Neil Gaiman is probably a great bloke. Let me get that out there at the start. I don’t want Gaiman fans coming at me, their pimples distended and ready to burst with righteous fury. I hold no grudge against the man and on occasion I’ve even tried to read his books. I don’t know why I never got into them but, whatever the reason, that’s not what I sat down to write about today. I don’t want to talk about his prose or his symbolism or his gift for narrative. I don’t want to look into his heart and judge if he’s a good or bad man. If you were to tell me that he is the best writer of his generation, I might agree with you but only because that doesn’t really interest me. What has become a bit of an obsession with me is his ubiquity.
I first became aware of Gaiman when Jonathan Ross regularly began to mention him as one of his close friends. They appeared together in Ross’s documentary about Steve Ditko, the artist who first drew Spiderman, when the pair of them presented themselves at the door of the reclusive Ditko and talked their way into a brief audience. I became more aware of his name after reading a few books about Scientology. I learned that his family are Scientology royalty in the UK, their company, G&G Vitamins, providing the vitamins used inside the Church.
The next time I came across him was a few months ago when I was reading about the controversy surround the crowdsourcing activities of a musician called Amanda Palmer who I would come to realise is Gaiman’s wife.
A few weeks ago, The Guardian was publishing new pieces about Gaiman seemingly every day for a fortnight. He was promoting a new book and, as is typical with The Guardian’s promotion of a new product, book, movie, or album, it was all a bit over the top. (See, for example, David Bowie’s new album before him, Alan Partridge’s new film after him). I tried to ignore it but the publicity worked. I was generally more aware of Gaiman. That, however, was only the start…
Last week, I was reading Ain’t It Cool News and there was a link to the Will Eisner awards. Among the guests: Jonathan Ross and Neil Gaiman.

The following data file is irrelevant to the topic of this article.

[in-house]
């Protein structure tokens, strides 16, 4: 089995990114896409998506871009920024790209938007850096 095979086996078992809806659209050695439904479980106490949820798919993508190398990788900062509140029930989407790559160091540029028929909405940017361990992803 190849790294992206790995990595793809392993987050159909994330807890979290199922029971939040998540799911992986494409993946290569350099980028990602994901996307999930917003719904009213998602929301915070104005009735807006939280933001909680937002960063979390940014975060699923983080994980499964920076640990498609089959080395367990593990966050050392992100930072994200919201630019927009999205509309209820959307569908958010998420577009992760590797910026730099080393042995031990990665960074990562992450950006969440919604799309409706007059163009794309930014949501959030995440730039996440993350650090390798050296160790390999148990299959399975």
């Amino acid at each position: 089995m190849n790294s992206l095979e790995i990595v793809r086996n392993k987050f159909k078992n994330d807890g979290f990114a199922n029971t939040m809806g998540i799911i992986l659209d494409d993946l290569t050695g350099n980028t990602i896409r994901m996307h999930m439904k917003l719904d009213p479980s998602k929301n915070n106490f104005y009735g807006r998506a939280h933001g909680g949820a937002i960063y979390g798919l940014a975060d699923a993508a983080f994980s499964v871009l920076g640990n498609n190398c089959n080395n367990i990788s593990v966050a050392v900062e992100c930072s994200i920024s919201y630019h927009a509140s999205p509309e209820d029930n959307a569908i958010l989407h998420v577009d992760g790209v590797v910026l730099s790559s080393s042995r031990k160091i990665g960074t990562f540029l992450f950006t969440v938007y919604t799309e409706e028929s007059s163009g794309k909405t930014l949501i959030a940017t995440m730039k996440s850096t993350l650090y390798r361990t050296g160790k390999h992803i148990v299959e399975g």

A few days later, I was browsing the Eurogamer gaming website and noticed a new game coming out written by Neil Gaiman.
That same day The Guardian reported that the Edinburgh International Book Fair was celebrating Judge Dredd and there, prominent once again, was Neil Gaiman.
On Sunday, I was reading Bill Stott’s blog. Bill is one of our very best cartoonists and his work will be on exhibition at the Manchester Literary Festival in October. Check out their website. Need I tell you who is featured so prominently on their front page? I’ll give you a clue. It’s not Bill Stott.
Now, I have you down as intelligent readers so you’ve probably spotted the pattern, but, believe me, this is just a selection of the times I’ve come across Gaiman’s name over the last few weeks. Other examples I’ve now forgotten about… Except I haven’t forgotten all of them. I’ve just remembered that it was after the announcement of the new Doctor Who. The next day, Neil Gaiman was in the papers revealing that a black actor had turned down the role.
All of this had been rattling around in my head long before I hit the bookshops yesterday. In fact, I’d drawn a cartoon about it about a week ago which I’ve republished today. Yesterday, however, I came back with a Neil Gaiman headache. The man is everywhere! He’s providing the blurb on the front of books, introductions to books, or he’s edited collections of other people’s work. If it’s either science fiction or fantasy, an author clearly has to have Neil Gainman’s name on the cover or the bloody thing won’t sell. Then there are Gaiman’s books: kids books, adult books, and graphic novels. Lots of graphic novels… Seemingly endless graphic novels. Small graphic novels, normal graphic novels, and graphic novels the size of ancient religious texts that wouldn’t look out of place sitting on a lectern and lit by a single beam of light shining from a window high in temple’s dome.
I’m now at the point where I can’t decide if it’s the most perfectly engineered career or genuine talent that has got him where he is. I’m also dimly aware that Neil Gaiman might just be somebody very much like myself. His tastes seem to track my tastes almost exactly and that, for me, is a worrying thought… I’m beginning to think that everywhere I go, everything I look at, he’ll be there already, looking back at me and smiling as if to say, ‘Oh, so you’re into this, are you? Oh, I was into this a long time ago. So glad you could finally catch up.’